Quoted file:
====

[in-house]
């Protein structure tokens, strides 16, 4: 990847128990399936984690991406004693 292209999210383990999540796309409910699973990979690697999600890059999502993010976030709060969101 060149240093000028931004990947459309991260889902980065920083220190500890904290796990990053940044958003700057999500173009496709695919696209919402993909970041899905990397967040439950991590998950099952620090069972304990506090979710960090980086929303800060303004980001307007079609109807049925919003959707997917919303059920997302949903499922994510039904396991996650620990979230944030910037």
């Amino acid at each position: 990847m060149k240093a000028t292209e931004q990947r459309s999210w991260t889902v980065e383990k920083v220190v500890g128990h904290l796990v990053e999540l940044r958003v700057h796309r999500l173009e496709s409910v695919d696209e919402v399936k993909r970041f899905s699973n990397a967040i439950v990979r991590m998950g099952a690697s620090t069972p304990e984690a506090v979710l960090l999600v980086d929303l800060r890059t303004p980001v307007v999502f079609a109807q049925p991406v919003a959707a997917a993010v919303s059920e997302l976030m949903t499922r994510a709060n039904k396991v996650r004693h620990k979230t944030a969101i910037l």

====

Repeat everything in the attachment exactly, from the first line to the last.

[in-house]
């Protein structure tokens, strides 16, 4: 990847128990399936984690991406004693 292209999210383990999540796309409910699973990979690697999600890059999502993010976030709060969101 060149240093000028931004990947459309991260889902980065920083220190500890904290796990990053940044958003700057999500173009496709695919696209919402993909970041899905990397967040439950991590998950099952620090069972304990506090979710960090980086929303800060303004980001307007079609109807049925919003959707997917919303059920997302949903499922994510039904396991996650620990979230944030910037």
């Amino acid at each position: 990847m060149k240093a000028t292209e931004q990947r459309s999210w991260t889902v980065e383990k920083v220190v500890g128990h904290l796990v990053e999540l940044r958003v700057h796309r999500l173009e496709s409910v695919d696209e919402v399936k993909r970041f899905s699973n990397a967040i439950v990979r991590m998950g099952a690697s620090t069972p304990e984690a506090v979710l960090l999600v980086d929303l800060r890059t303004p980001v307007v999502f079609a109807q049925p991406v919003a959707a997917a993010v919303s059920e997302l976030m949903t499922r994510a709060n039904k396991v996650r004693h620990k979230t944030a969101i910037l």